Every July heralds the end of a term and the start of the special programmes season, undoubtedly one of the highlights of summer at Tohoku University.
This year, the Global Learning Center's Japanese Programme (TUJP) - aimed at foreign undergraduates who want to learn more about Japan's language and culture - attracted a record number of applicants. More than 200 students from partner universities around the world applied for the 50 available spots in the fortnight-long programme.
Participants attended daily Japanese language classes with the aim of learning situational conversations. They were divided into small classes based on their proficiency levels, and given opportunities to practice through interactive projects with Japanese students and members of the local community. For a candid taste of Japanese home life, each student also spent a weekend living with a host family.
"Our program tries to put the participants into real Japanese society so that they can learn through their own experiences," said Assistant Professor Kaori Shimasaki from the Global Learning Center. "For example, the students learnt in class how to order food at a restaurant and then actually went to a restaurant and ordered food in Japanese."
The students said they were encouraged to practice their Japanese skills because the local people they encountered were friendly. "Japanese people are really nice," said American student Vincent Ta. "Everyone talks to us, and the people who sat next to us at the restaurant even gave us advice on where to go in Sendai!"
Claire Lee, a psychology student from Korea, said that she came on the programme to get a better understanding of Japan, after years of reading and hearing about political tensions between the two countries.
"I'd been told by many people in Korea to think a certain way about Japan. I wanted to form my own opinions. Being here and getting to know people really helped to change my point of view. Meeting individual Japanese people helped me to see that people everywhere are the same," said Lee.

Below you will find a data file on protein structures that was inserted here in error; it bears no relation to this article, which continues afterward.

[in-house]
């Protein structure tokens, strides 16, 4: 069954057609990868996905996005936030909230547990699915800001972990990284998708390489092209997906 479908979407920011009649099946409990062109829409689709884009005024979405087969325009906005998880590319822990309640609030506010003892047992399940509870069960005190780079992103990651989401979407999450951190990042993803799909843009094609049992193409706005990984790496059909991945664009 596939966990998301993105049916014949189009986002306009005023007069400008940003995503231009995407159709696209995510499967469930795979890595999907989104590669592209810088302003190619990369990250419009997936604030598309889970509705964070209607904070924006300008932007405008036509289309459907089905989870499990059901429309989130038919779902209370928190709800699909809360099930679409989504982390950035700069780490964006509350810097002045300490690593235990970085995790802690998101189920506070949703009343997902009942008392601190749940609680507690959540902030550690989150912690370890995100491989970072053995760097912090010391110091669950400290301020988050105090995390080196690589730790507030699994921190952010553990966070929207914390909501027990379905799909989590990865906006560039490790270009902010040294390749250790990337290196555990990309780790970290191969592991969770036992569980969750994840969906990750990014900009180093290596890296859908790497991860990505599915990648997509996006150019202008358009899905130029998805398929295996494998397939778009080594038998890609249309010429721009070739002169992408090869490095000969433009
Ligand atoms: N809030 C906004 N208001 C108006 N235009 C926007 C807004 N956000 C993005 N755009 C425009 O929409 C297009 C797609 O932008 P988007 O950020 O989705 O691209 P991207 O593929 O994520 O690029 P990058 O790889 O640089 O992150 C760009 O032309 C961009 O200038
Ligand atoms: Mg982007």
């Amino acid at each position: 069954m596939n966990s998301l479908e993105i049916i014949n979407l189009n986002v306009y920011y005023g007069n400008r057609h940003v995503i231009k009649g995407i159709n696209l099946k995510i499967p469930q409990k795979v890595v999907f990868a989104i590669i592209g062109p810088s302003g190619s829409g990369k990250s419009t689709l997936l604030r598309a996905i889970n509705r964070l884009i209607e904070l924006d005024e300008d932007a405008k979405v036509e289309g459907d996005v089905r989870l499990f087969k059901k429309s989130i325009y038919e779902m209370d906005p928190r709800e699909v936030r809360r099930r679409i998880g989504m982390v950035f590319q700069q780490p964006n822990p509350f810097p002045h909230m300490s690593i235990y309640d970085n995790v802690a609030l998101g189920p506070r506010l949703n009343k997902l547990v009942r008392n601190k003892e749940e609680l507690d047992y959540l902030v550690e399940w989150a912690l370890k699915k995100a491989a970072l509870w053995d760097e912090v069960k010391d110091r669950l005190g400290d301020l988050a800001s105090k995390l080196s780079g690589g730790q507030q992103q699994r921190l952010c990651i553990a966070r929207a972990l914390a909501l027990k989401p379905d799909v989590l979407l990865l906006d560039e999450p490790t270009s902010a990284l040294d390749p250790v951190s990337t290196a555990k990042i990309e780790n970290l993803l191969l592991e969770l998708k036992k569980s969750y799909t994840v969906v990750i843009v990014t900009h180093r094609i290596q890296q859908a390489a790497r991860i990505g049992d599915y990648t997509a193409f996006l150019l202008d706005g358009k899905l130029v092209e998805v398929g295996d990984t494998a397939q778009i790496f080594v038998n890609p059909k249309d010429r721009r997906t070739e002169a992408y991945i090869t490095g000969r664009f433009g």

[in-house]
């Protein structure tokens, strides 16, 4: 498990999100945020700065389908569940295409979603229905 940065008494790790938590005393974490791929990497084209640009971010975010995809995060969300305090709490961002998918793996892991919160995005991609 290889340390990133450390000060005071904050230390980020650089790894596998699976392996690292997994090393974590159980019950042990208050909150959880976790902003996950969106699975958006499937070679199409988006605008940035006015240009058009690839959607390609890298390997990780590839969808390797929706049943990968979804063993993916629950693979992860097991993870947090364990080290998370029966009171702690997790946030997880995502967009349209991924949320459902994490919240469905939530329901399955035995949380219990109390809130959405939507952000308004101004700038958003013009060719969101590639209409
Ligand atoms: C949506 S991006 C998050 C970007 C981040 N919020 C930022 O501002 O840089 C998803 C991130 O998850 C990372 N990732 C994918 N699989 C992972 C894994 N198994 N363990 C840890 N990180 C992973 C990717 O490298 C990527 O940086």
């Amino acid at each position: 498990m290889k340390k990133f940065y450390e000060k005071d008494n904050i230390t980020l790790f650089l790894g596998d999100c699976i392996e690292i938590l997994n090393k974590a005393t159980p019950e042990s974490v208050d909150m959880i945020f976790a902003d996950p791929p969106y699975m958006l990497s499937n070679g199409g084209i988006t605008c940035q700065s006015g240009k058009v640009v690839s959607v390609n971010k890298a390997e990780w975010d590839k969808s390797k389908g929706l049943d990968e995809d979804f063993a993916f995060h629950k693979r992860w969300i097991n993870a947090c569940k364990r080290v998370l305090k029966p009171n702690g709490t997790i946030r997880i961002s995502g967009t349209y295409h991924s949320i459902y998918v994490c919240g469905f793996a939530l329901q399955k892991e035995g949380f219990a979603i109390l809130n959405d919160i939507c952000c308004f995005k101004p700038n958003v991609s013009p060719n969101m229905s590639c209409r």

In addition to Japanese language classes, the foreign students also attended workshops on traditional Japanese arts such as calligraphy, flower arrangement, drumming and aikido.
"I had done martial arts before, so doing aikido was like returning to something familiar," said Alexey Verevkin, a physics student from Russia's Novosibirsk State University. "But, it was also different. In Russia, martial arts is like a sport. Here in Japan, it's not just a sport it's a philosophy."
Physics Professor Ying Chen, who has taught the summer programme's flower arrangement class three times, praised the students for their creativity. "Even though they learnt the rules, they were not too concerned by them, so some of their work was very interesting. I was surprised!"
"Flower arrangement was my favourite class by far," said Ta, who studies economics at UC Riverside. "I really like flowers. I've been interested in Japanese flower arrangement for a long time, but it's something that I've been too afraid to tackle. Now that I've tried it, I really want to do it again."
For students considering a future career in Japan, some courses offered valuable insight into Japanese business and corporate culture, politics and healthcare.
"All the courses, even the serious ones, have been really fun and educational. I feel encouraged to come back to Japan again by myself," said Samuel Tsao, an American computer science student.
Australian Emily Nugent agreed. "The best thing about these two weeks was the people. The fact that we're all different nationalities and have different personalities, I think we brought different things to the programme. I've made new friends not just from Japan but from other countries as well, and that's been really fun."
The Global Learning Center says it hopes students who visit in the summer will keep Sendai and Tohoku University in their future plans. "We hope they will see that we have a lot to offer, and they come back as future exchange students or postgraduate students. We'd like to see them again."
For information about the programme:Tohoku University Global Learning Center
41 Kawauchi, Aoba-ku, Sendai, Miyagi 980-8576, Japan
For enquiries about this article:Tohoku University International PR Section